Opinion

Government cannot be run like a business

Despite his big-government record as a governor, Mitt Romney has run for president as a conservative who would allow the free market to work. To bolster his credibility, he points to his success as CEO of Bain Capital. Romney led that company to become one of the largest and most successful private equity investment firms in the nation.

Many of his supporters have been able to look past the fact that he consistently raised taxes and pioneered Obamacare in Massachusetts because of this private sector success. They echo Romney’s argument that “the government should be run like a business” and believe that only a proven, successful businessman can do the job.

There are two problems here. The first is that history has already shown that successful businessmen are terrible for the free market whenever they get anywhere near government power. The second is that government cannot be run like a business. Its very nature makes that utterly impossible.

Regarding the first problem, one need only study the 19th century. If you don’t like the progressive movement, you can thank the 19th-century Republican Party for creating the conditions that led to its birth.

The entire period is a record of big business getting together with government to intervene in the free market. Always under the pretense of protecting consumers, the true purpose of these interventions was limiting or eliminating competition for connected companies.

For example, Republicans wrote and passed the Sherman Antitrust Act, which was drafted at the behest of Standard Oil’s competitors. In 1890, when the act was passed, Standard Oil was the most efficient oil company in the world, and its competitors were struggling to compete with it. The act broke up a company that had over 300 competitors and had lowered its prices for decades, so that other oil companies could survive selling their oil at higher prices.

John D. Rockefeller, the founder and chairman of Standard Oil, learned from this experience. Contrary to popular myth, Rockefeller was not a robber baron in the oil business. Like Romney, he had achieved his success honestly in the market through reinvestment, voluntary contracts and his commitment that “we are refining oil for the poor man and he must have it cheap and good.”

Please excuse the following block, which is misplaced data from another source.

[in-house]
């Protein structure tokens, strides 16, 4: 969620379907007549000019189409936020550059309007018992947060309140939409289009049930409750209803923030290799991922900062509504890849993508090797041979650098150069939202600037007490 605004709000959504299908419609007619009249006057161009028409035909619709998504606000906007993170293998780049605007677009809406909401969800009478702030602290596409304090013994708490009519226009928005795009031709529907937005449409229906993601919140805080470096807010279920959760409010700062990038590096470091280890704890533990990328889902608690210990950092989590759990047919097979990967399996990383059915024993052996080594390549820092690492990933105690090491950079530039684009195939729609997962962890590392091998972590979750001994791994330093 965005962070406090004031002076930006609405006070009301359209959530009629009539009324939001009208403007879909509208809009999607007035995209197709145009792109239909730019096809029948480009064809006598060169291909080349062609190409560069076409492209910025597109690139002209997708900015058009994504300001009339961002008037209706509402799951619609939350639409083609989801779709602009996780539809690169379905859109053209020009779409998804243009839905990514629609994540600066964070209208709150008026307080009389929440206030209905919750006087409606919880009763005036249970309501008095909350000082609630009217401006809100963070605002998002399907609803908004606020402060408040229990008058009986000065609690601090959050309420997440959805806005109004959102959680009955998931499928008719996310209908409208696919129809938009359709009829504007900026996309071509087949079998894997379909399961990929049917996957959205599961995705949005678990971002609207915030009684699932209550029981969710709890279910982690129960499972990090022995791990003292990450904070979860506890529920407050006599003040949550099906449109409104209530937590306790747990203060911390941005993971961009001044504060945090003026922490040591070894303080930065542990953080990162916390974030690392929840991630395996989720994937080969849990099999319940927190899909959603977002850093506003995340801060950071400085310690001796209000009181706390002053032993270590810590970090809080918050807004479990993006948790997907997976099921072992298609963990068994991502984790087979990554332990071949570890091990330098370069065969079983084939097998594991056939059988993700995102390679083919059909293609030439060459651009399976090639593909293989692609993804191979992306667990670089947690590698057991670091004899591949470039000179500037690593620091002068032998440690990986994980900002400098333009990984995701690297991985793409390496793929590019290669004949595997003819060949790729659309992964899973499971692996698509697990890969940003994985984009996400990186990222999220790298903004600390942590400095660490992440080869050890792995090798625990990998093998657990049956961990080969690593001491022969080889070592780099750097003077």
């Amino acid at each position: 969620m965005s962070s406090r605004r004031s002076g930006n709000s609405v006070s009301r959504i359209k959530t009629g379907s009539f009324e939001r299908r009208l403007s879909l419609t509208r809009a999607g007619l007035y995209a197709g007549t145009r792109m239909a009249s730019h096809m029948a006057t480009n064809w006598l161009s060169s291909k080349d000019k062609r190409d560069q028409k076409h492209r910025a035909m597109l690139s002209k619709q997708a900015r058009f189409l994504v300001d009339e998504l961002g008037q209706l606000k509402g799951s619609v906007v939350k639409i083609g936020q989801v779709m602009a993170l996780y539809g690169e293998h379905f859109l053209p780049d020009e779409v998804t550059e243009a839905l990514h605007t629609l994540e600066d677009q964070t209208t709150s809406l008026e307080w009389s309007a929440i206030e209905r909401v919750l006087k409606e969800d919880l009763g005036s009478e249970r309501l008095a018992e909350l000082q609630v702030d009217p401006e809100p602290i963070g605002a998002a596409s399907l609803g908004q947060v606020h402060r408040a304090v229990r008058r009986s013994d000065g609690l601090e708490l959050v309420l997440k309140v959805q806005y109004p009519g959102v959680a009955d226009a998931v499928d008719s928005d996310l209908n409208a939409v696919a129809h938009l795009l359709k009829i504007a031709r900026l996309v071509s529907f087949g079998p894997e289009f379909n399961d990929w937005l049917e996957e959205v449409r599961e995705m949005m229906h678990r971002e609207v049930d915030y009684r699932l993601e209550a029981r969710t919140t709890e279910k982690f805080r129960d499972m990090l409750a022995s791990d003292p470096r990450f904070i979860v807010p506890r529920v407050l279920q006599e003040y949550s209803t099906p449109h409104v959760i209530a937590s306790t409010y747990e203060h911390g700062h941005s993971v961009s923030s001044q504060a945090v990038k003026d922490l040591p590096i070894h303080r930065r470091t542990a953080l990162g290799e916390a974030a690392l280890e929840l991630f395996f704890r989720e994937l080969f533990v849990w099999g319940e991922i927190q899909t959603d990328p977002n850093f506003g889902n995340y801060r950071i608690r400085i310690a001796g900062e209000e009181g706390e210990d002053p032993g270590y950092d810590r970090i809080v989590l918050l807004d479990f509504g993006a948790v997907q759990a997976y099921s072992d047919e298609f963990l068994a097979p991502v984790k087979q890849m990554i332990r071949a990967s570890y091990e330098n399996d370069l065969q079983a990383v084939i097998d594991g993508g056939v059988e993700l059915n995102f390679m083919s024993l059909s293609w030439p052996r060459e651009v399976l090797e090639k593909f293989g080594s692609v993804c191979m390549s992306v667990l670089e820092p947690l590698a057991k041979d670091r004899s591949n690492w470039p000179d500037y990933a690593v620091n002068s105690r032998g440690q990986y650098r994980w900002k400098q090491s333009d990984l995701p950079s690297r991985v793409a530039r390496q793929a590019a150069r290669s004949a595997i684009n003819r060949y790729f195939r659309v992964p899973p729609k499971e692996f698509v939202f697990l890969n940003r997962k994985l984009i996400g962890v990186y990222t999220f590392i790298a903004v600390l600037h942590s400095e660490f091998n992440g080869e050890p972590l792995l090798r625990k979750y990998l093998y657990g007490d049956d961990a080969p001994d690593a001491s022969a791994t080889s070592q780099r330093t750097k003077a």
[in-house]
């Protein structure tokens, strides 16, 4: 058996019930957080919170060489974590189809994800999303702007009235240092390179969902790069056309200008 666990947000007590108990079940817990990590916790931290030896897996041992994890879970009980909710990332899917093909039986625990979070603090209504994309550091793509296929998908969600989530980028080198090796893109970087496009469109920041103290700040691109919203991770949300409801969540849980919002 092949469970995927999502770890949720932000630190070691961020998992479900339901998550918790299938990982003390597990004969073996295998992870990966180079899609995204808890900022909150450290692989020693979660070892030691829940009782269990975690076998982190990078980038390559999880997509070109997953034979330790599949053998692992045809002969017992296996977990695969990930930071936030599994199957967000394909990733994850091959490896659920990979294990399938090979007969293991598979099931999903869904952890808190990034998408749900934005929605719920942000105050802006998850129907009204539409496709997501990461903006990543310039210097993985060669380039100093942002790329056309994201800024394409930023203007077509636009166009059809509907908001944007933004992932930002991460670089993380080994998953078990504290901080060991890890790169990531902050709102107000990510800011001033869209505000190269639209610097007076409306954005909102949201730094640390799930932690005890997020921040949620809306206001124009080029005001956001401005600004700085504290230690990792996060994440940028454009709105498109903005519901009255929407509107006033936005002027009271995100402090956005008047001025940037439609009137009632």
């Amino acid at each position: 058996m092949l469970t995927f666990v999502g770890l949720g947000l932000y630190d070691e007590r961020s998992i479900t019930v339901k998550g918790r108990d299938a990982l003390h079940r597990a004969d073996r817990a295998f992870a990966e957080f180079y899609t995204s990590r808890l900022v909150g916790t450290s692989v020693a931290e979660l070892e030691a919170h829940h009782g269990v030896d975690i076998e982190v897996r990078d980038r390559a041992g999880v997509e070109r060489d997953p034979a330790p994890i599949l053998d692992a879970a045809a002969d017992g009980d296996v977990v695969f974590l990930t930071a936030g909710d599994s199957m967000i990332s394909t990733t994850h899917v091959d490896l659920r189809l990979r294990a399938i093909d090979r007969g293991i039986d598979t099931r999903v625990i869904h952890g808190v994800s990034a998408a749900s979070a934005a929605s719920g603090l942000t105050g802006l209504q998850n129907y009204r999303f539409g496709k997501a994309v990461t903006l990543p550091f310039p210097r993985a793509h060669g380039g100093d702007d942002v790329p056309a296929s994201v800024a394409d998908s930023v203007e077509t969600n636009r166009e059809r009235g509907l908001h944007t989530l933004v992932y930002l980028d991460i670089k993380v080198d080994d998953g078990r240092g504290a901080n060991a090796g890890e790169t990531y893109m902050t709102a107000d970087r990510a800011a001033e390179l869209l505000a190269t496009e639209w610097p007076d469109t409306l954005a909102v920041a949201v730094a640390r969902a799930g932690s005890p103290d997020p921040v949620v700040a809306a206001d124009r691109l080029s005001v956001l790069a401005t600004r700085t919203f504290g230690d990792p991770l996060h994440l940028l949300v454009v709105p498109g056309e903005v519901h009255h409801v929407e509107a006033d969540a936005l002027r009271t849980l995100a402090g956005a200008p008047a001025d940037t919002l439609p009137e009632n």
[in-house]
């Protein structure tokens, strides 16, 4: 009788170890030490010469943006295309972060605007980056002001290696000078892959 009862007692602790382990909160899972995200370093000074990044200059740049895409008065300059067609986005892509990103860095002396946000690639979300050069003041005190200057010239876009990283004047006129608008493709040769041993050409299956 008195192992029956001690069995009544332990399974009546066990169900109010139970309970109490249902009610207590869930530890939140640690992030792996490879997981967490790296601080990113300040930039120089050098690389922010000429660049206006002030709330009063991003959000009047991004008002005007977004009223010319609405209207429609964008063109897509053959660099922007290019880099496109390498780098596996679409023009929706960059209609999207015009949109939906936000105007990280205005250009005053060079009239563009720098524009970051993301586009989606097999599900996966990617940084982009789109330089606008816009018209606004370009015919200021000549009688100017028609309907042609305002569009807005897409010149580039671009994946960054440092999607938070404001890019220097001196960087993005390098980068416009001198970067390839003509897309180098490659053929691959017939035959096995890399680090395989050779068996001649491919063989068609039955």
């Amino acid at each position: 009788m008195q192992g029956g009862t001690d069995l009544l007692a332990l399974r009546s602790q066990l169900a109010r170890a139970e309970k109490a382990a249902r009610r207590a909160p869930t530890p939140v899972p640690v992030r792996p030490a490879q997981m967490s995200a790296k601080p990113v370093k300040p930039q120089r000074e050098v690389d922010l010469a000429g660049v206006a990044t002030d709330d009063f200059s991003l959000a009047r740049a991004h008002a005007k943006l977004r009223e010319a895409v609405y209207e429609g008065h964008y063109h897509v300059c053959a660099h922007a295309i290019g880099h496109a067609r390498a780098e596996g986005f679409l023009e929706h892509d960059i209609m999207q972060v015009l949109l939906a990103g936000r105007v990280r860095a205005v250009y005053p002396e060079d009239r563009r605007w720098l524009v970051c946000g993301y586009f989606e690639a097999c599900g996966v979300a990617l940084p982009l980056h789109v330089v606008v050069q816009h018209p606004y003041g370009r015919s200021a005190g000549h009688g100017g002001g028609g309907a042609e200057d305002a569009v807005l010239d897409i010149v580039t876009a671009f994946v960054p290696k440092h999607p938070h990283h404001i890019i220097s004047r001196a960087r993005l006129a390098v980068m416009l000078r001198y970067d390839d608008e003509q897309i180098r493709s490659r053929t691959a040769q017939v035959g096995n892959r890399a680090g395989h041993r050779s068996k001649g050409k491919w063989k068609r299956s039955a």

However, when he got into banking, his strategy was different. Having seen the advantages of having government as a partner, Rockefeller made sure that he was well-represented at the secret meetings held on Jekyll Island to create the Federal Reserve System.

Pitched as a consumer protection against bank instability, it set up a government cartel that controls the money supply, interest rates and most banking activity in general. Free market economists cite the Federal Reserve System as the chief cause of economic booms and busts, including those that led to the Great Depression and the 2008 housing crisis.

Railroads provide another example. Nineteenth-century government-subsidized railroads were plagued by fraud, waste and recurring bankruptcies, while James J. Hill’s non-subsidized Great Northern Railroad operated profitably. Unable to compete, his subsidized competitors persuaded the government to pass the Interstate Commerce Act of 1887 and the Hepburn Act of 1906. As Thomas DiLorenzo observes, “What these two federal laws did was to outlaw Hill’s price cutting by forcing railroads to charge everyone the same high rates. This was all done in the name of consumer protection, giving it an Orwellian aura.”